Standard Bank chief executive Sim Tshabalala has expressed qualified support for central bank digital currencies (CBDCs), but also said there were “strong warrants to be sceptical” about the value of privately-generated crypto assets.
Speaking at the two-day Standard Bank African Central Bank Conference (ACBC) that ends in Johannesburg today, the big-four bank says Tshabalala said it was not clear how privately-generated crypto assets met a legitimate social need, and also there was strong evidence they make it easier to hide or launder money.
This, he said, pointed to the risk that crypto deposits or transactions could create for banks.
South Africa’s Standard Bank Group is the largest bank in Africa, with total assets worth nearly $171 billion.
A CBDC is a digital currency issued by a central bank, rather than by a commercial bank. It is also a liability of the central bank and denominated in the sovereign currency, as is the case with physical banknotes and coins.
While South African big banks have been hesitant to accept crypto-currency, the South African Reserve Bank (SARB) last year participated in a CBDC initiative known as Project Dunbar.
Project Dunbar proved financial institutions could use CBDCs issued by participating central banks to transact directly with each other on a shared platform.
The central bank also recently embarked on a study to investigate the feasibility, desirability and appropriateness of a CBDC.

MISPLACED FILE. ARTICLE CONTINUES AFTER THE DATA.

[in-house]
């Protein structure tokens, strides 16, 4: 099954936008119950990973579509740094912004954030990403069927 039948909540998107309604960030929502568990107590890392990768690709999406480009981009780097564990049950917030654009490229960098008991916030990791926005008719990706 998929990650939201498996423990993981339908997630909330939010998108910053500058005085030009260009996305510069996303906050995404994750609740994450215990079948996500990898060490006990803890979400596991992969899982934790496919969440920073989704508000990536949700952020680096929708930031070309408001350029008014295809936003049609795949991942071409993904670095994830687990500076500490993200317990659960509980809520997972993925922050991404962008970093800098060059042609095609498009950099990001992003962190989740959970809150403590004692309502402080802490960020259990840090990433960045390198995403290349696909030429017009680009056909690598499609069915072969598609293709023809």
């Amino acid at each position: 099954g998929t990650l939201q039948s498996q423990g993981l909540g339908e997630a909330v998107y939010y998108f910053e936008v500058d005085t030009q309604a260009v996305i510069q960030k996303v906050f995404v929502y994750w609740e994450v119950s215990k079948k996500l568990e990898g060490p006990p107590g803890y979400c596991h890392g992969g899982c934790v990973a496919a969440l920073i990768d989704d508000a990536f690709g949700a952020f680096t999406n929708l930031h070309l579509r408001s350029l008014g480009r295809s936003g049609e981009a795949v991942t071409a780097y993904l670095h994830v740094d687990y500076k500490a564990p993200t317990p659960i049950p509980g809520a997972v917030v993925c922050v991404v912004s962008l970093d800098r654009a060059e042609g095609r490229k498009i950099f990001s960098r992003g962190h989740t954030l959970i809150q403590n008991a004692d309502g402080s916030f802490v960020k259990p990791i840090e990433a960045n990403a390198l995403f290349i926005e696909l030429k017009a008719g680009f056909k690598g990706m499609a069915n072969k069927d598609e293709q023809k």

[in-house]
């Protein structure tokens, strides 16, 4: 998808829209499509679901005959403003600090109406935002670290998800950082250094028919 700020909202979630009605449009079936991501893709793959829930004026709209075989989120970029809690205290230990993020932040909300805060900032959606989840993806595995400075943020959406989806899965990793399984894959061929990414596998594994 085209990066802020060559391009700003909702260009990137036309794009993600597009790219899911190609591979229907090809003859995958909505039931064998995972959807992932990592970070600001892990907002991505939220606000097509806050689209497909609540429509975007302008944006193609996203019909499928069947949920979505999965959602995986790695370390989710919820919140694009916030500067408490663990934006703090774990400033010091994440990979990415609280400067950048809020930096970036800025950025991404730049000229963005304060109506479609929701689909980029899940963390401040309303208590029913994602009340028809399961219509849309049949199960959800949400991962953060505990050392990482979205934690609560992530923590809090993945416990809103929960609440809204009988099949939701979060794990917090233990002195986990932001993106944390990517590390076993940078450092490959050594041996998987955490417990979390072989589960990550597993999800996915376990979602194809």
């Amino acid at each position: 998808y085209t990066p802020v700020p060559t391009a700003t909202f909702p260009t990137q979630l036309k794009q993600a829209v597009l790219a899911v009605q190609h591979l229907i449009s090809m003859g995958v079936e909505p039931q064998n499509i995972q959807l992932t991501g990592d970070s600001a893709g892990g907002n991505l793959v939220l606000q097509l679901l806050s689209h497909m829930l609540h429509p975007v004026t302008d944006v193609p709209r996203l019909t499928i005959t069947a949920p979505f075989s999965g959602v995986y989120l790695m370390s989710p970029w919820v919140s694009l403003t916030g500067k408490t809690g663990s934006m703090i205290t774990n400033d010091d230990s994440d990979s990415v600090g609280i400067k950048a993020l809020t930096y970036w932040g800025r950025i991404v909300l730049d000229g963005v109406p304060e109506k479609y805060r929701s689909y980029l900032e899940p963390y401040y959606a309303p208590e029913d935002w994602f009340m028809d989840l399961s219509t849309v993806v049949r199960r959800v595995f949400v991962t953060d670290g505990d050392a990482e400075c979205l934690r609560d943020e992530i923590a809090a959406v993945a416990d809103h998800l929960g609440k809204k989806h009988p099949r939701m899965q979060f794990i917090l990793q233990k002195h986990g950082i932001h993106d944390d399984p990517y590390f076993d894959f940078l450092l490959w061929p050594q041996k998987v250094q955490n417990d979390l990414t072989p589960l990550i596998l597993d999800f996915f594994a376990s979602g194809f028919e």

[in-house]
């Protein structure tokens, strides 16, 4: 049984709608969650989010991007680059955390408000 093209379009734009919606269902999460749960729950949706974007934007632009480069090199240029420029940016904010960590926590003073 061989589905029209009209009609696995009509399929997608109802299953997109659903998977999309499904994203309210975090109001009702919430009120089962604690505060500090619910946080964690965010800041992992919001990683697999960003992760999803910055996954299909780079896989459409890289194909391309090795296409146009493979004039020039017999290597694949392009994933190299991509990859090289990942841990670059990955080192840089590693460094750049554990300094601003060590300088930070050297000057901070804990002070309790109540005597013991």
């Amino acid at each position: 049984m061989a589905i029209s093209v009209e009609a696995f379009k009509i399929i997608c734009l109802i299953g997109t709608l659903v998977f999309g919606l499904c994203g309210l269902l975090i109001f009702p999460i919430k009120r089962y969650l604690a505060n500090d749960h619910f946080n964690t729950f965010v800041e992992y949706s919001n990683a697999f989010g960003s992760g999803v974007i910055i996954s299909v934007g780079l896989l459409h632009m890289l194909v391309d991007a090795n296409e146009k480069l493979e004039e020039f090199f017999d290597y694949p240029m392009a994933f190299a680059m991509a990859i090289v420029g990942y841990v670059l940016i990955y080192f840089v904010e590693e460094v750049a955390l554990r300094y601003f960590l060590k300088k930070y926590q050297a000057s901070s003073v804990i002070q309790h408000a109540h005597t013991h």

“CBDCs are an entirely different matter. In our view, wholesale CBCDs are potentially useful. They could exploit the self-verifying properties of blockchain to simplify inter-bank clearing. We also think retail CBDCs could serve a social purpose, particularly by increasing participation in the formal financial system, and by reducing opportunities for tax evasion and other forms of financial crime,” said Tshabalala.
He added it was not clear at this stage how retail CBDC balances held with commercial banks differ from other deposits, or how CBDCs balances held by an individual or a firm directly with the central bank differs from the central bank turning itself into a retail bank.
Tshabalala said he was not making an argument against CBDCs, as state-owned retail banks or central banks that are also retail banks were not unusual or unheard of.
“The key question is whether the retail banking arm of the public sector is subject to the same kinds and levels of regulation as its private sectors competitors. If so, then all is well. If not, then calling it a CBDC rather than a state-owned retail bank does nothing to mitigate the risk and moral hazards that an unfairly regulated institution could introduce into the financial system.”
SARB governor Lesetja Kganyago delivered an opening address at the ACBC 2023, which is being attended by central bank governors and policy-makers from 14 African countries, under the theme: “Strengthening Africa’s partnerships”.
Among senior government leaders attending is the prime minister of Namibia, Sara Kuugongelwa-Amadhila.
Tshabalala concluded his welcome remarks by expressing Standard Bank’s “very bullish” outlook for the Africa free trade area to facilitate the movement of goods, people, ideas and capital between countries on our continent.
“We support all efforts in that direction, and I am very excited for that prospect,” he said.
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